Entrepreneur talks on success without sacrifice

Entrepreneur talks on success without sacrifice

Brittney Wong / dailynorthwestern.com
Issue date: 11/6/07

Genevieve Thiers, Music ’04, brings a whole new meaning to the term multitasking.

aria-singing CEO simultaneously runs two companies, performs in
professional operas, acts as the child care expert on NBC’s "The Today
Show," and still managed to find the time to give advice to aspiring
entrepreneurs on campus Monday night.

Thiers spoke to about 35
hopeful business-launchers at the Donald P. Jacobs Center after being
invited by InNUvation, NU’s entrepreneurship- and innovation-focused
student group.

"You can become an entrepreneur in an instant," Thiers said.

For Thiers, that instant came while she was getting her undergraduate degree at Boston College

saw a pregnant woman struggling to walk up a hill outside her dorm room
window, so she hurried outside to see if she could help. It turned out
that the soon-to-be mother was putting up flyers to find a baby-sitter.
Thiers sent the woman home and posted the flyers herself. It was then
when she was hit with a "eureka moment," which birthed her first
company, Sittercity.com.

Sittercity.com is an award-winning site
that matches parents and pet owners with qualified sitters in their
area. Prospective sitters post profiles that can include everything
from contact information to videos to a background check. Parents in
need of someone to care for their kids or pets can search for sitters
based on several characteristics, such as non-smokers or Portuguese

This enterprise is not Thiers’ first brush with child care. She has six siblings, so she grew up baby-sitting.

twin sister and I were pressed into slave labor very early," Thiers
said. "You can’t start a company unless you have intimate experience in
the world that your company is in."

Within three weeks of
starting the site, 600 sitters had created accounts. Soon, users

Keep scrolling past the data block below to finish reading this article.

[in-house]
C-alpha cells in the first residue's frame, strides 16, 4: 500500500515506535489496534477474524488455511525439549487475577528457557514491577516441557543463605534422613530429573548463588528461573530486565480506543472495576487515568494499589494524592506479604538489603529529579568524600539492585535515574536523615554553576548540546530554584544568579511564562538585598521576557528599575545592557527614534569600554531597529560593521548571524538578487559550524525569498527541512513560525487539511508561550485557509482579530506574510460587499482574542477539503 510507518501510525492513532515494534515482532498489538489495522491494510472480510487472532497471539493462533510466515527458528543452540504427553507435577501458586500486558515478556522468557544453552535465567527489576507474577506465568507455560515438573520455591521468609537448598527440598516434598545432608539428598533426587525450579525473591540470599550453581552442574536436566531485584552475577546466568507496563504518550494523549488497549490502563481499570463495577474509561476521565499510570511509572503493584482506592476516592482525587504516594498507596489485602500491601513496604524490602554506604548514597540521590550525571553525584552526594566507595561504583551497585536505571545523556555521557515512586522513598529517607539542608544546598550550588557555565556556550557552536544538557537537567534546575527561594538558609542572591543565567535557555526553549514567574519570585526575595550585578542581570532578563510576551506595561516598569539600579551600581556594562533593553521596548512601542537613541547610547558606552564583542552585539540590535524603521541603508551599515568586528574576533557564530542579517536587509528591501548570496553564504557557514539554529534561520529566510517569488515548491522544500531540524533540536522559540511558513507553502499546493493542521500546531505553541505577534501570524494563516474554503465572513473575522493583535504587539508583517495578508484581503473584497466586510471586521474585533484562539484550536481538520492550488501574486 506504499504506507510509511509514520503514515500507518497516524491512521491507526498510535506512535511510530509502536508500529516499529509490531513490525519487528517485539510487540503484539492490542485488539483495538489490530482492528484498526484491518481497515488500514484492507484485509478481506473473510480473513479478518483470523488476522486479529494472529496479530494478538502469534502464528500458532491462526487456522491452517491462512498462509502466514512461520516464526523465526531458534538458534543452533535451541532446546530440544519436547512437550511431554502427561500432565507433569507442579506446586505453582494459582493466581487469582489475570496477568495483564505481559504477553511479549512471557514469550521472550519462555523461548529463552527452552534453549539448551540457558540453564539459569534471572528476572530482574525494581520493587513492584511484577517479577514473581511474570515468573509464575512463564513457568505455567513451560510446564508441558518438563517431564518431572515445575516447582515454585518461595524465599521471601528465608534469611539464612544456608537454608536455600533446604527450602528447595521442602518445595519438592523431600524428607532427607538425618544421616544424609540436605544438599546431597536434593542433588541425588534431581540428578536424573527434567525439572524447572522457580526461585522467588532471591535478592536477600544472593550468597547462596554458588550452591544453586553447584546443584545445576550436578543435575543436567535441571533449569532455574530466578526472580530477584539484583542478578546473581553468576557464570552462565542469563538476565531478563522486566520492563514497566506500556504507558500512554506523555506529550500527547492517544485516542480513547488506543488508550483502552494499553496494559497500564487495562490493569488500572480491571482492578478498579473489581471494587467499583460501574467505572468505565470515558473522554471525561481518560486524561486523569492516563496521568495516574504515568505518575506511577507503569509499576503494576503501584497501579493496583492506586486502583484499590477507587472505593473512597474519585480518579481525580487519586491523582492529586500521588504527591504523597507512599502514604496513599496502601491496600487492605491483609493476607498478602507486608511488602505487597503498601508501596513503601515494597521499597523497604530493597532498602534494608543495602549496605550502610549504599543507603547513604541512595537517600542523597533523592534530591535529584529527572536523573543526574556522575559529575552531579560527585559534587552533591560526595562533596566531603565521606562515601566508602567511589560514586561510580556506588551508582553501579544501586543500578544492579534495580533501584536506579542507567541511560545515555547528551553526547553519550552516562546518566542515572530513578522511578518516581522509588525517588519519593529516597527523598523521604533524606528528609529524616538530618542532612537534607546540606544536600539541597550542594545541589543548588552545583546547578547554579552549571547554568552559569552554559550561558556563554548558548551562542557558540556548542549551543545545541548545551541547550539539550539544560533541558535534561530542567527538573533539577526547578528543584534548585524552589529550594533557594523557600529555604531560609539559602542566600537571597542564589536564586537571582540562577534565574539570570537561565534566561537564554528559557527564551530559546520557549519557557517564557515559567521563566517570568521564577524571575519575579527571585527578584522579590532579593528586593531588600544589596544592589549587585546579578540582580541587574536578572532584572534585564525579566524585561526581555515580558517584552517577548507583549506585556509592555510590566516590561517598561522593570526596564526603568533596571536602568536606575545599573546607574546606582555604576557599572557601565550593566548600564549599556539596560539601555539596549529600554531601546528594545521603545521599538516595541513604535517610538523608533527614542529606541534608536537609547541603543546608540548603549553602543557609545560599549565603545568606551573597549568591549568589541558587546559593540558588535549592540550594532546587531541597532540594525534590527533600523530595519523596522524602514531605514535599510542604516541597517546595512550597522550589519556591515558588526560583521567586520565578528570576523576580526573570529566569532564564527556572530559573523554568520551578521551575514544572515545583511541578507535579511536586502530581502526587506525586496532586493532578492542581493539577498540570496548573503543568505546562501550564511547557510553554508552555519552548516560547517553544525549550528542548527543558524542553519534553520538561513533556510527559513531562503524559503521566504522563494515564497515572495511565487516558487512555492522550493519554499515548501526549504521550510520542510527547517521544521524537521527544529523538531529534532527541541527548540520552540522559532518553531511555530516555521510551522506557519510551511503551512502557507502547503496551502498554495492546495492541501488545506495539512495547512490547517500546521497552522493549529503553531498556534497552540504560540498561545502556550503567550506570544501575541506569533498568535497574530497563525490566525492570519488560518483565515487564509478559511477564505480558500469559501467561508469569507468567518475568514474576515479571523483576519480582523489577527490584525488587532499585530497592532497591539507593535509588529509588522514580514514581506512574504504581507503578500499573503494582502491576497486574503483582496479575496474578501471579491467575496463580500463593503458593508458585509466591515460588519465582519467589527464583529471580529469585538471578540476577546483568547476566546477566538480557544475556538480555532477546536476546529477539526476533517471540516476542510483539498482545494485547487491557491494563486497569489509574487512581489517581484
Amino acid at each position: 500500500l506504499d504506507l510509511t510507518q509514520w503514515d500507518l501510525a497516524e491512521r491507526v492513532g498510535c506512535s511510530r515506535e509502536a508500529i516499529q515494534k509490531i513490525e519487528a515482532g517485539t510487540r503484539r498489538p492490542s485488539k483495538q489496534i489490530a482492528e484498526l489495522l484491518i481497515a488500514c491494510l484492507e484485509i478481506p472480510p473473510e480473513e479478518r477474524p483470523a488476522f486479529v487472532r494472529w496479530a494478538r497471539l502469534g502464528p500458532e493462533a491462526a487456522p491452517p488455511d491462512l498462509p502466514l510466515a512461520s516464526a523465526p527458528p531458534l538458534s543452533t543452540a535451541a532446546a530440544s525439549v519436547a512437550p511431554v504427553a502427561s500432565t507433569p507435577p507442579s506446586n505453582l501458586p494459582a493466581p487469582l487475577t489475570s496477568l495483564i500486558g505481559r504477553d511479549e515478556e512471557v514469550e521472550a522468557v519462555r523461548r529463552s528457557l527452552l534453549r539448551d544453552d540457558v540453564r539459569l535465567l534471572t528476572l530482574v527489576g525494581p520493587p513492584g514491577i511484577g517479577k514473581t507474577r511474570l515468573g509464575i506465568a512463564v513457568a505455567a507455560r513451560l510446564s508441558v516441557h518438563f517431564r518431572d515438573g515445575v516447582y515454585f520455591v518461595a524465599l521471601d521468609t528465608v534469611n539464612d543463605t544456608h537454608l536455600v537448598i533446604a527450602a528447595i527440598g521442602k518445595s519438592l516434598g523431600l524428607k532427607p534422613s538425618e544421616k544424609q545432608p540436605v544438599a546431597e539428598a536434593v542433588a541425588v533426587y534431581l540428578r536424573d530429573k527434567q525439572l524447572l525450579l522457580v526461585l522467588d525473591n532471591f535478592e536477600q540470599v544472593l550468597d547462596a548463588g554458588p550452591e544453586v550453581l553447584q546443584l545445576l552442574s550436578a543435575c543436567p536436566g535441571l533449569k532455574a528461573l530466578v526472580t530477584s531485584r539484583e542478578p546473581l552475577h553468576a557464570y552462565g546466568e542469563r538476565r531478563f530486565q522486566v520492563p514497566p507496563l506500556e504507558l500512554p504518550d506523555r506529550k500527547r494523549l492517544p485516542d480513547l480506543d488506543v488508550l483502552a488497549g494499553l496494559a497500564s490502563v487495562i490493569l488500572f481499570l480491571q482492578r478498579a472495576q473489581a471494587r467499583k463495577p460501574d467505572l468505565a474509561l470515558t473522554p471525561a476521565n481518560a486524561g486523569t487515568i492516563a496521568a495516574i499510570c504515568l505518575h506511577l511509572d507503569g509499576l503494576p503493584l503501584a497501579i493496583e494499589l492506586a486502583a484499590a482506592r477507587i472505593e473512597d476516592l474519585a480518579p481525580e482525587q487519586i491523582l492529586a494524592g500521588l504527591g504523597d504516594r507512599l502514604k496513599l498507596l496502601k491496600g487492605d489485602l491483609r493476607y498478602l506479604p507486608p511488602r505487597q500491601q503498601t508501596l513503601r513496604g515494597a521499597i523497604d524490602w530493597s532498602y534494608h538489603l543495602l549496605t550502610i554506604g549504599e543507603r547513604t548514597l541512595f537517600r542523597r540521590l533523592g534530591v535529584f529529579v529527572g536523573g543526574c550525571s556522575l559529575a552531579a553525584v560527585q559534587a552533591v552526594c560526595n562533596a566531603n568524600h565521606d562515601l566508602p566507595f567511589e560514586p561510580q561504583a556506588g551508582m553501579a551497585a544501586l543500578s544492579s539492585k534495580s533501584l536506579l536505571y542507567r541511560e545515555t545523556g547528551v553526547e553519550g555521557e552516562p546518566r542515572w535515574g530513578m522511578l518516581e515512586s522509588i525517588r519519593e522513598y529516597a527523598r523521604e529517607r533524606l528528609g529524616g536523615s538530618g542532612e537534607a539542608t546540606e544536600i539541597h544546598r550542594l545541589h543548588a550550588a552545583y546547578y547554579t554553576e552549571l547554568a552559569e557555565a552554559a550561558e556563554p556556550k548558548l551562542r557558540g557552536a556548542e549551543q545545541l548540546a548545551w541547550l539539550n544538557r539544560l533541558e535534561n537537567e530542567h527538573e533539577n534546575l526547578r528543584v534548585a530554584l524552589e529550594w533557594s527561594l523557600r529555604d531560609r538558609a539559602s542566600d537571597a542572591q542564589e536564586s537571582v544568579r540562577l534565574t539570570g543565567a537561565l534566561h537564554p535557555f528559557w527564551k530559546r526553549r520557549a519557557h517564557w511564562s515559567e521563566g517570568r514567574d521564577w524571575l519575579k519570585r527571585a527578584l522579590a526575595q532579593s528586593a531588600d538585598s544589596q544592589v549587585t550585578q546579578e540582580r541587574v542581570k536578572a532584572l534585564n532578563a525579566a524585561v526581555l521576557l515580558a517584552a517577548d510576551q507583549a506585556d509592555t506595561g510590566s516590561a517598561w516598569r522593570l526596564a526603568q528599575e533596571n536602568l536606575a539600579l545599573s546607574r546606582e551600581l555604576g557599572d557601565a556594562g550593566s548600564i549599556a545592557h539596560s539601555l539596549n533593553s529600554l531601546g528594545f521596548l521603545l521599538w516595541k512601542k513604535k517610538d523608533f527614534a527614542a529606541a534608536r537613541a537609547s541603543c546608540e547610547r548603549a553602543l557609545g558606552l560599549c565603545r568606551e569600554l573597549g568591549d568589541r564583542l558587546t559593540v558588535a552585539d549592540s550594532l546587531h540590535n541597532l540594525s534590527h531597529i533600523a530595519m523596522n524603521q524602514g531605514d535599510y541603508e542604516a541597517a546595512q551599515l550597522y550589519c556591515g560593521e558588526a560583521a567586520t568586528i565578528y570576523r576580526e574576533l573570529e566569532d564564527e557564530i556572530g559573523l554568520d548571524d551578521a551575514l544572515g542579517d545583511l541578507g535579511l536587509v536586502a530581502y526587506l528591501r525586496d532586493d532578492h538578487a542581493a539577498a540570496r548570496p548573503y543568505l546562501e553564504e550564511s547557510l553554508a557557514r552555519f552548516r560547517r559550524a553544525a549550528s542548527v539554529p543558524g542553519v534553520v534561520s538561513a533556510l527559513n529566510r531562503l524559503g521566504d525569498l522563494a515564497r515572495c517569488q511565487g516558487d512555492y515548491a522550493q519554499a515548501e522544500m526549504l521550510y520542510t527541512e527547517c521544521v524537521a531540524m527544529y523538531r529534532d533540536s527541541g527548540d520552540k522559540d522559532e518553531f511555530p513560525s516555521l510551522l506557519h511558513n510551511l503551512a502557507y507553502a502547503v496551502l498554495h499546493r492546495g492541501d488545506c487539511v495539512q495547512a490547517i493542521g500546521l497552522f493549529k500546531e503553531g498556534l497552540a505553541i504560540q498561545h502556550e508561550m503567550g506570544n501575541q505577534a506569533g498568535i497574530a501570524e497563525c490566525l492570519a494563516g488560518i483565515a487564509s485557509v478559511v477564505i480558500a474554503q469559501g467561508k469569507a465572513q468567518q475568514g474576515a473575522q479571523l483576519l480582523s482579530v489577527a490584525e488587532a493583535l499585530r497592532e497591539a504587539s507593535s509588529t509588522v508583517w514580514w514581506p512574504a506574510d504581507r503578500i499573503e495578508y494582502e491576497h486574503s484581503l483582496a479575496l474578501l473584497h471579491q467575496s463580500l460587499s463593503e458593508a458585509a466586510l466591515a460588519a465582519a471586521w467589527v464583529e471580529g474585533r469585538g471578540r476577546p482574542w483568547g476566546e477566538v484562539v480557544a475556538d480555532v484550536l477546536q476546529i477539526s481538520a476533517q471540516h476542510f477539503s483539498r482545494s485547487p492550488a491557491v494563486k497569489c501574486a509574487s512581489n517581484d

started signing up from Boston to New York to Cleveland, and the
company eventually went national.

"You would see it hit an area and it was like dropping water on a map," Thiers said.

Sittercity has grossed more than $1 million, and is expected to pass
the $3 million mark within the year. It now boasts 150,000 sitters, a
half-million parents and the title of one of the "50 Coolest Websites"
of 2004, according to Time magazine.

Despite the success of Sittercity, Thiers said she still misses her first love: opera singing.

"While it was really starting to take off, I still didn’t want to let go of music," Thiers said.

started trying out for parts, but said she soon found out that running
a business and flying all over the country to audition was too much to
handle. So instead of going to an opera company, she decided to create
one herself.

Along with a few friends, Thiers founded
OperaModa.com, a company that focuses on American operas and hiring
young, emerging professionals who haven’t had a major role. Thiers
produced and starred in their first show while continuing to manage

Thiers’ combination of skills appealed to students in the audience with similar passions.

interested in how she’s balanced a career in the arts and in business
because that reflects something I’m really interested in my own life,
too," said Rachel Waxman, a Weinberg and Music freshman.

Kellogg student Kimberly Whinna said she enjoyed Thiers’ message that one can create something from nothing.

most powerful thing that I got out of the talk was the fact that you
can start a company, just bootstrap it," Whinna said. "You don’t need
the investors, you can start it on your own. It’s going to be a lot of
work, but you can run your company and you can keep your passions, too."

Reach Brittney Wong at b-wong@northwestern.edu.


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